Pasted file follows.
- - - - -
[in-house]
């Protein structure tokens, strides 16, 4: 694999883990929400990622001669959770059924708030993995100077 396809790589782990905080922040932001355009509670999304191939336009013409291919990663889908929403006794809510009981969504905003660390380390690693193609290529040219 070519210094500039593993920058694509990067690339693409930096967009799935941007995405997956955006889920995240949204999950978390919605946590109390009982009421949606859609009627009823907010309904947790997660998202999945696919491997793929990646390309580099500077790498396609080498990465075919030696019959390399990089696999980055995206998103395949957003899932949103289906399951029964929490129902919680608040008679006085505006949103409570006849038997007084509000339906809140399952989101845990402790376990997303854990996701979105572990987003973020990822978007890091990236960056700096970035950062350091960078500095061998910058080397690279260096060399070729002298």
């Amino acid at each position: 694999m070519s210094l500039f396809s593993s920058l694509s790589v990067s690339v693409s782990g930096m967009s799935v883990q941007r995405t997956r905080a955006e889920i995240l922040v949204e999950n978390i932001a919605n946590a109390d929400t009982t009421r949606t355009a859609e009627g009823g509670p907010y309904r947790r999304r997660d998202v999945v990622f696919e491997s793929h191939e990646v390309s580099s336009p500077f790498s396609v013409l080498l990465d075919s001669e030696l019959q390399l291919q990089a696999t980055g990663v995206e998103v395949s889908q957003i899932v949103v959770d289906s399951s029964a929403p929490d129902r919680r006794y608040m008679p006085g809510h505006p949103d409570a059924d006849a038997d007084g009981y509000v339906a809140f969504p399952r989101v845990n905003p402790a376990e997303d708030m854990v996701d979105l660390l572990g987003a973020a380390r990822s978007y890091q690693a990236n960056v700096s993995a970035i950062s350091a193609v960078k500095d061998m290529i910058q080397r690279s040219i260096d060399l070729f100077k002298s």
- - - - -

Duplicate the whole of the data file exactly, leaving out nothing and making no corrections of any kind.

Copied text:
[in-house]
């Protein structure tokens, strides 16, 4: 694999883990929400990622001669959770059924708030993995100077 396809790589782990905080922040932001355009509670999304191939336009013409291919990663889908929403006794809510009981969504905003660390380390690693193609290529040219 070519210094500039593993920058694509990067690339693409930096967009799935941007995405997956955006889920995240949204999950978390919605946590109390009982009421949606859609009627009823907010309904947790997660998202999945696919491997793929990646390309580099500077790498396609080498990465075919030696019959390399990089696999980055995206998103395949957003899932949103289906399951029964929490129902919680608040008679006085505006949103409570006849038997007084509000339906809140399952989101845990402790376990997303854990996701979105572990987003973020990822978007890091990236960056700096970035950062350091960078500095061998910058080397690279260096060399070729002298």
């Amino acid at each position: 694999m070519s210094l500039f396809s593993s920058l694509s790589v990067s690339v693409s782990g930096m967009s799935v883990q941007r995405t997956r905080a955006e889920i995240l922040v949204e999950n978390i932001a919605n946590a109390d929400t009982t009421r949606t355009a859609e009627g009823g509670p907010y309904r947790r999304r997660d998202v999945v990622f696919e491997s793929h191939e990646v390309s580099s336009p500077f790498s396609v013409l080498l990465d075919s001669e030696l019959q390399l291919q990089a696999t980055g990663v995206e998103v395949s889908q957003i899932v949103v959770d289906s399951s029964a929403p929490d129902r919680r006794y608040m008679p006085g809510h505006p949103d409570a059924d006849a038997d007084g009981y509000v339906a809140f969504p399952r989101v845990n905003p402790a376990e997303d708030m854990v996701d979105l660390l572990g987003a973020a380390r990822s978007y890091q690693a990236n960056v700096s993995a970035i950062s350091a193609v960078k500095d061998m290529i910058q080397r690279s040219i260096d060399l070729f100077k002298s």